At t = −∞, we take the state of the detectors to be 00, and we wish to determine the state at t = ∞ —
speciﬁcally, we will be interested to know whether the state of the detectors is entangled. Given that the energy
gap of the Pdetector diverges as it approaches t = 0, we make the following assumption: after the Pdetector has
interacted with the ﬁeld in P, but before t = 0, we assume that the detector energy scaling is adiabatically turned
oﬀ (rather than allowed to “blow up” at t = 0), so that the state of the Pdetector is eﬀectively “frozen” after its
interaction with the ﬁeld. Similarly, the energy scaling of the future detector is adiabatically turned on prior to its
interaction with the ﬁeld.
To determine entanglement, we follow an approach analogous to that of Reznik, Retzker, and Silman [11], who
ﬁrst studied vacuum entanglement extraction from the spacelike separated separated Rindler wedges using two, two
state detectors. Speciﬁcally, we look for a positive value of the negativity of the twodetector state at t = ∞, which
is the necessary and suﬃcient condition for the nonseparability of the 2 × 2 dimensional system formed by our
detectors [16, 17].
To express the state at t = ∞, we use perturbation theory in the conformal time, the same as in the singledetector
case, but we now include the “window functions” χ
F
(η) and χ
P
(¯ η), deﬁned in F and P respectively, describing the
interval over which the detectors are active.
To second order, the state at t = ∞ thus takes the following form:
Ψ = (1 −C)0
M
00
−i
∞
−∞
dη χ
F
(η)e
aη
e
−iEη
ˆ
φ(η)0
M
01
−i
∞
−∞
d¯ η χ
P
(¯ η)e
a¯ η
e
iE¯ η
ˆ
φ(¯ η)0
M
10
−
∞
−∞
dη
∞
−∞
d¯ η χ
F
(η)χ
P
(¯ η)e
a(η+¯ η)
e
−iE(η−¯ η)
ˆ
φ(η)
ˆ
φ(¯ η)0
M
11 (12)
To simplify notation, we deﬁne the following (unnormalized) ﬁeld states:
A
F
=
∞
−∞
dη χ
F
(η)e
aη
e
−iEη
ˆ
φ(η)0
M
(13)
A
P
=
∞
−∞
d¯ η χ
P
(¯ η)e
a¯ η
e
iE¯ η
ˆ
φ(¯ η)0
M
(14)
X =
∞
−∞
dη
∞
−∞
d¯ η χ
F
(η)χ
P
(¯ η)e
a(η+¯ η)
e
−iE(η−¯ η)
ˆ
φ(η)
ˆ
φ(¯ η)0
M
(15)
The state at t = ∞ can then be written in the following simpliﬁed form:
Ψ = (1 −C)0
M
00 −iA
F
01 −iA
P
10 −X11 (16)
5
We now trace over the ﬁeld degrees of freedom, and obtain the twodetector density matrix in the basis 00, 01,
10, 11.
ρ =
¸
¸
N 0 0 −X0
M
0 A
F
A
F
−A
P
A
F
0
0 −A
F
A
P
A
P
A
P
0
−0
M
X 0 0 XX
¸
(17)
where N = 1 −XX −A
P
A
P
−A
F
A
F
.
To lowest nontrivial order, the negativity N(ρ) is given by:
N(ρ) = 0
M
X −
A
F
A
F
A
P
A
P
(18)
The condition for nonseparability of the twodetector state is that N(ρ) > 0. When the window functions χ
F
and χ
P
are symmetrical about t = 0 (as well as the scaling constant a and conformal frequency gap E, so that
A
F
A
F
= A
P
A
P
), the nonseparability condition amounts to the following:
∞
−∞
dη
∞
−∞
d¯ η χ
F
(η)χ
P
(¯ η)e
a(η+¯ η)
e
−iE(η−¯ η)
0
M

ˆ
φ(η)
ˆ
φ(¯ η)0
M
>
∞
−∞
dη
∞
−∞
dη
χ
F
(η)χ
F
(η
)e
a(η+η
)
e
−iE(η−η
)
0
M

ˆ
φ(η)
ˆ
φ(η
)0
M
(19)
We have used the notation that
ˆ
φ(η) =
ˆ
φ(x(η)) along the trajectory t = a
−1
e
aη
, x = 0 in F, while in P we have
that t = −a
−1
e
a¯ η
, x = 0.
The quantity 0
M

ˆ
φ(x)
ˆ
φ(x
)0
M
takes the ordinary regularized form −
1
4π
2
(t −t
−i)
2
−(x −x
)
2
−1
[15], and
thus for the given inertial trajectories, a coordinate transformation yields (for appropriately rescaled inﬁnitesimal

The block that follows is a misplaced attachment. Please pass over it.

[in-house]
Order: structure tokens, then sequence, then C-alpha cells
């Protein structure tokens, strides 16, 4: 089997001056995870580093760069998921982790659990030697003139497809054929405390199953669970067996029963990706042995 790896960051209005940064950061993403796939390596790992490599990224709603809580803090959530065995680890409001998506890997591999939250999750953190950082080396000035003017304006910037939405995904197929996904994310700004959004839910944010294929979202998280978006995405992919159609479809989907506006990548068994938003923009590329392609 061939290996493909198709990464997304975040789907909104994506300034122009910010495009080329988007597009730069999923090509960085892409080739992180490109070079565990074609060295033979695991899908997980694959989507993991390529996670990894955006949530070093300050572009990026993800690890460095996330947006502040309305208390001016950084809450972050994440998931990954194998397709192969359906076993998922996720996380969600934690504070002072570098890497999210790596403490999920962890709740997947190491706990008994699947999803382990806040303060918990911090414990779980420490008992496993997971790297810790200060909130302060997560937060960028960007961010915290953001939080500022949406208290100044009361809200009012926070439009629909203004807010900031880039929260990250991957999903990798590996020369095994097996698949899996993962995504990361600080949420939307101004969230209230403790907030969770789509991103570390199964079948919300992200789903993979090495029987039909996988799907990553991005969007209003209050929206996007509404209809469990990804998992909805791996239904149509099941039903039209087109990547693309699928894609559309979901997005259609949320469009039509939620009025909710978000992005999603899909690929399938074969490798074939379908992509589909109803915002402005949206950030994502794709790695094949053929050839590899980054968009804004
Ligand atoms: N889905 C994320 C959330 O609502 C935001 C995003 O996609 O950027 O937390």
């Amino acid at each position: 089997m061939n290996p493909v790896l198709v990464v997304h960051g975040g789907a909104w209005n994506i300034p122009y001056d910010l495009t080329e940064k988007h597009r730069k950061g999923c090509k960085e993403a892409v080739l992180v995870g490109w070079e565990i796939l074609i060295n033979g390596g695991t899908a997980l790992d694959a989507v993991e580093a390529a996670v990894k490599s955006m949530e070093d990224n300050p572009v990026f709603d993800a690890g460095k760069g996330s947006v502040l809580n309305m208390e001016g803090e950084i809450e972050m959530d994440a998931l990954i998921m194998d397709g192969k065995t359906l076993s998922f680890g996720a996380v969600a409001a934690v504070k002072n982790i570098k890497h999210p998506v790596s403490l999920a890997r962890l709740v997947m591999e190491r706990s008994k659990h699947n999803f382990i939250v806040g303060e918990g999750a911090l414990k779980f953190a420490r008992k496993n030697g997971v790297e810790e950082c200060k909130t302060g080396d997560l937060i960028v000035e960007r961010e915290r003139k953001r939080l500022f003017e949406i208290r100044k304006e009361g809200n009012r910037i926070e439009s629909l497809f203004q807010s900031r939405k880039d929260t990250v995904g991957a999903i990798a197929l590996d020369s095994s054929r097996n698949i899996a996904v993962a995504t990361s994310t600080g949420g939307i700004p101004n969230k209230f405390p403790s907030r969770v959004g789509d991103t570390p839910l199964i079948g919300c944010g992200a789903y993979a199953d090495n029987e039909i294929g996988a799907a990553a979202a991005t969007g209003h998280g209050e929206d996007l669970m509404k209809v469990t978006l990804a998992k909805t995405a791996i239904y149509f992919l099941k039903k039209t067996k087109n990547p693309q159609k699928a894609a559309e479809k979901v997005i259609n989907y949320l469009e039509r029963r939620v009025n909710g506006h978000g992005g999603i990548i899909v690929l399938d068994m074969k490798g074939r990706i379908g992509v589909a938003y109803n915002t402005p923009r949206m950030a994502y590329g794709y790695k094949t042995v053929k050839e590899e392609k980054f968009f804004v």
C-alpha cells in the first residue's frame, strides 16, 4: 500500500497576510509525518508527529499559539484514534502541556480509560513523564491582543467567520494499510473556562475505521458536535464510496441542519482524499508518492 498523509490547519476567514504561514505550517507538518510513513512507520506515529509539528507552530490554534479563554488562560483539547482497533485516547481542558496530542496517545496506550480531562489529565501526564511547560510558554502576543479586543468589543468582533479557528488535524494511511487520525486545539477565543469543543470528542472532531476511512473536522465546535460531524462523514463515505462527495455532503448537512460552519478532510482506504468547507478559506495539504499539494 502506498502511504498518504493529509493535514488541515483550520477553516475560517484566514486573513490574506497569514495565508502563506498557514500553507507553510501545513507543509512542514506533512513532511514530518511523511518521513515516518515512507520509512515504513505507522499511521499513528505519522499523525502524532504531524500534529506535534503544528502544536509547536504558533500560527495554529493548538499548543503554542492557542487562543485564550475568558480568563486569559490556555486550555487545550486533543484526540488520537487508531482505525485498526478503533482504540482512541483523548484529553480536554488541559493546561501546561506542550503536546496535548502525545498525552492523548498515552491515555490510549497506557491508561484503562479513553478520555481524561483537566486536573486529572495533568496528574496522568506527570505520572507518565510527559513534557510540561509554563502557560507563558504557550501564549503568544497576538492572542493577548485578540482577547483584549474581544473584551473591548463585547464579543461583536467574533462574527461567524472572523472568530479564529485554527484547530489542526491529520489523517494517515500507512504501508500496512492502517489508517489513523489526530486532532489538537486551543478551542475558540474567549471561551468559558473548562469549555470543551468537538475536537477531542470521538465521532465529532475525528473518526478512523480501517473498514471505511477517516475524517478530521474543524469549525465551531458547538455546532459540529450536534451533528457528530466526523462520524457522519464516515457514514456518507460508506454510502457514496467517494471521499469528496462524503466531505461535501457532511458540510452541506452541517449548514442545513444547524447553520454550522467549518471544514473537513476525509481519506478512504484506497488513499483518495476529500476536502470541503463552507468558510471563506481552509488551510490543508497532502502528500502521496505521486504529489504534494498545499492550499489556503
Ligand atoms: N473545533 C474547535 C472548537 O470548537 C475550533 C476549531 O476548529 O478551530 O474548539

regulator ):
0
M

ˆ
φ(η)
ˆ
φ(η
)0
M
=
−a
2
e
−a(η+η
)
16π
2
sinh
2
(
a(η−η
)
2
−i)
(20)
0
M

ˆ
φ(η)
ˆ
φ(¯ η)0
M
=
−a
2
e
−a(η+¯ η)
16π
2
cosh
2
(
a(η−¯ η)
2
−i)
(21)
We now consider a speciﬁc paired set of window functions:
χ
F
(η) = e
−η
2
(22)
χ
P
(¯ η) = e
−¯ η
2
. (23)
The entanglement condition N > 0 thus reduces to the following:
∞
−∞
dη
∞
−∞
d¯ η e
−η
2
−¯ η
2
e
−iE(η−¯ η)
cosh
−2
a(η − ¯ η)
2
>
∞
−∞
dη
∞
−∞
dη
e
−η
2
−η
2
e
−iE(η−η
)
sinh
−2
a(η −η
)
2
−i
. (24)
We express this compactly as I
X
> I
A
. The ﬁrst quantity, I
X
, is not singular, and may be numerically integrated
in straightforward fashion with Mathematica. For E = 1 and a = 2, the value of I
X
is approximately 1.561. The
second quantity, I
A
, is formally identical to the (unnormalized) response function integral of an accelerated detector
with a window function, where E would represent a ﬁxed properenergy gap, and the integration variable η would
represent the proper time (rather than the conformal time it represents here).
To make I
A
convenient to compute, we ﬁrst make use of the identity csc
2
(πx) =
1
π
2
¸
∞
k=−∞
1
(x−k)
2
, so that we can
write:
6
I
A
=
∞
−∞
dη
∞
−∞
dη
e
−η
2
−η
2
e
−iE(η−η
)
sinh
−2
a(η −η
)
2
−i
=
∞
−∞
dη
∞
−∞
dη
e
−η
2
−η
2
e
−iE(η−η
)
4
(a(η −η
) −i)
2
+
∞
¸
k=1
4
(a(η −η
) + iπk)
2
+
4
(a(η −η
) −iπk)
2
= I
inertial
+
∞
−∞
dη
∞
−∞
dη
e
−η
2
−η
2
e
−iE(η−η
)
∞
¸
k=1
4
(a(η −η
) + iπk)
2
+
4
(a(η −η
) −iπk)
2
. (25)
The sum/integral in the ﬁnal line can be evaluated numerically in Mathematica, while the term I
inertial
has been
evaluated by Satz [18] with careful attention paid to regularization, since it is formally identical to the response
function of an inertial detector with ﬁxed energy gap E. For arbitrary window function, it takes the form:
I
inertial
= πE
∞
−∞
dη χ(η)
2
−2
∞
−∞
dη χ(η)
∞
0
ds χ(η −s)
1
s
−
cos(Es)
s
2
−2
∞
0
ds
s
2
∞
−∞
dη χ(η) [χ(η) −χ(η −s)] (26)
where a change of variables was made to s = η
− η
. Numerically evaluating this quantity in Mathematica, and
combining with the sum/integral term for our chosen window function χ
F
(η) = e
−η
2
yields a value of I
A
which is
approximately 1.273 (i.e. smaller than I
X
= 1.561), and thus yields a positive value for the negativity, demonstrating
the nonseparability of the detectors at t = ∞.
B. Time Translation of the Window Functions